First align your pattern pieces with wrong sides together, and the right side out. This is the opposite of what we are used to doing when making a regular seam. Assuming you are using the standard 5/8ths inch seam allowance, sew the first seam using a 2/8ths (or 1/4 inch) seam allowance.
At this point, your seam is visible on the outside of the garment. Next, trim to within 1/8th of an inch of the seam line.
Now turn your piece wrong side out, and press.
A second seam is now sewn, using a 3/8ths of an inch seam allowance. The 2/8ths we used earlier, plus the 3/8ths taken now, add up to the traditional 5/8ths inch seam allowance. Of course, all of these measurements can be changed if you are dealing with a different seam allowance. French seams with tiny seam allowances are often used when sewing sheer fabrics as they prevent raveling and neaten the seam without adding bindings that can also add bulk.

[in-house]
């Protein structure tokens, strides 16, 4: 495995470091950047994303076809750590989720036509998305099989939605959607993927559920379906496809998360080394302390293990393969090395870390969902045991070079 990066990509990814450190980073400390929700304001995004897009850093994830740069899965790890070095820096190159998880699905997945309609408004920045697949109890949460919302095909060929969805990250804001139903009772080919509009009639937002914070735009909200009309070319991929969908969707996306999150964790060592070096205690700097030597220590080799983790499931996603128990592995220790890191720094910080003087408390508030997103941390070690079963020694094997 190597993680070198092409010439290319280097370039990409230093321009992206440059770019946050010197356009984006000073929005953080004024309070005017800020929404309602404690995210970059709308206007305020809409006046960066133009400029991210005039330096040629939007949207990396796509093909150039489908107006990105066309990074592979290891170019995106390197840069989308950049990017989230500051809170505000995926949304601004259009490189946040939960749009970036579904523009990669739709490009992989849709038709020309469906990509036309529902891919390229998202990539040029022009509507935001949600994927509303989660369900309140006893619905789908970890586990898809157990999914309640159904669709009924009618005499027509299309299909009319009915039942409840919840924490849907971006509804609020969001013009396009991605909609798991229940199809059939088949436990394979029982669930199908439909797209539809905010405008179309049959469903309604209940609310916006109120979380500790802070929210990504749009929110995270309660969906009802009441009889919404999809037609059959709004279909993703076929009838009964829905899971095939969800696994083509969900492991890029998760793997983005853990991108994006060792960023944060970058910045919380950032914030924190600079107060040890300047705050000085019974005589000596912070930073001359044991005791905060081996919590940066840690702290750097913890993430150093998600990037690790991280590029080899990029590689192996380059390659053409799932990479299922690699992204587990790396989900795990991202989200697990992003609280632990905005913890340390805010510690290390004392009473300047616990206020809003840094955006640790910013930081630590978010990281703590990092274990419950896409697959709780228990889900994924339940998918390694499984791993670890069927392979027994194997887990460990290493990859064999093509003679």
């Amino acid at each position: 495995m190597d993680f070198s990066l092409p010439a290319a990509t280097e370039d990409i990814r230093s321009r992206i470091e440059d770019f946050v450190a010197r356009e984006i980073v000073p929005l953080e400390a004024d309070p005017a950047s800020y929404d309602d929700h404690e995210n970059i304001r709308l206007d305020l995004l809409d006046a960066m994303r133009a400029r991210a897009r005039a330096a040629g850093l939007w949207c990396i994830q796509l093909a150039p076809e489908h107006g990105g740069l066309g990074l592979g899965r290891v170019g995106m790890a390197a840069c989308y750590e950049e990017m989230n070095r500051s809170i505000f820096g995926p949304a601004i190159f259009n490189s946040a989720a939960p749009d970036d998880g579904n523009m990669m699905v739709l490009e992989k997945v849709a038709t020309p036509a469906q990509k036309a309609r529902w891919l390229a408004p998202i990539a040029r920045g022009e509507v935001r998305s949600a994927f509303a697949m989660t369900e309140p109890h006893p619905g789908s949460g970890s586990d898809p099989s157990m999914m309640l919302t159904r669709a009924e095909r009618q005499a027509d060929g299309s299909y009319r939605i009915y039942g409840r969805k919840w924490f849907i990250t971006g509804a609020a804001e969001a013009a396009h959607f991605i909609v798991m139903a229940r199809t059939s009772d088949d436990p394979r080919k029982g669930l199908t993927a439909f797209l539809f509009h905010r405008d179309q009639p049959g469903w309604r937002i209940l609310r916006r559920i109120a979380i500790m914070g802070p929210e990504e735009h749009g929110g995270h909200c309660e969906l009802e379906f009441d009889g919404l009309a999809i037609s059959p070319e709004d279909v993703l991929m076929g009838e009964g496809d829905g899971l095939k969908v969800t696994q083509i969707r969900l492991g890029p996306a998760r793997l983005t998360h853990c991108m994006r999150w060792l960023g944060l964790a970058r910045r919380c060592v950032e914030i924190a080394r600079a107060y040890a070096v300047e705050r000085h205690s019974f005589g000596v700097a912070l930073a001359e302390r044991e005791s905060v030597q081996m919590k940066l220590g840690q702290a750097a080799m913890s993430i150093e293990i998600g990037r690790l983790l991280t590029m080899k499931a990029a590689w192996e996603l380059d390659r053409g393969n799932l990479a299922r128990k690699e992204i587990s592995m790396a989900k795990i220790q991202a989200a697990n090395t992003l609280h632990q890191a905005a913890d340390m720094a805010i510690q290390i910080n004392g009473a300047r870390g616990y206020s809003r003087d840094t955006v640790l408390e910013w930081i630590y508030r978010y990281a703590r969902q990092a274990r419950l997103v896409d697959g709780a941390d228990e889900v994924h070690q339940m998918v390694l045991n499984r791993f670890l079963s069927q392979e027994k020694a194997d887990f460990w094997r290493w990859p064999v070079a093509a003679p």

Once this step is completed, so is your French seam! French seams are useful, as described above with sheer fabrics, but also whenever you want to cover over the seam edges and don't want to use other seam finishes. I've used them extensively when sewing long heavy skirts in period clothing like Medieval gowns and the like.
Thanks very much for sewing along! If there are other techniques you'd like to see demonstrated, please feel free to comment and let me know!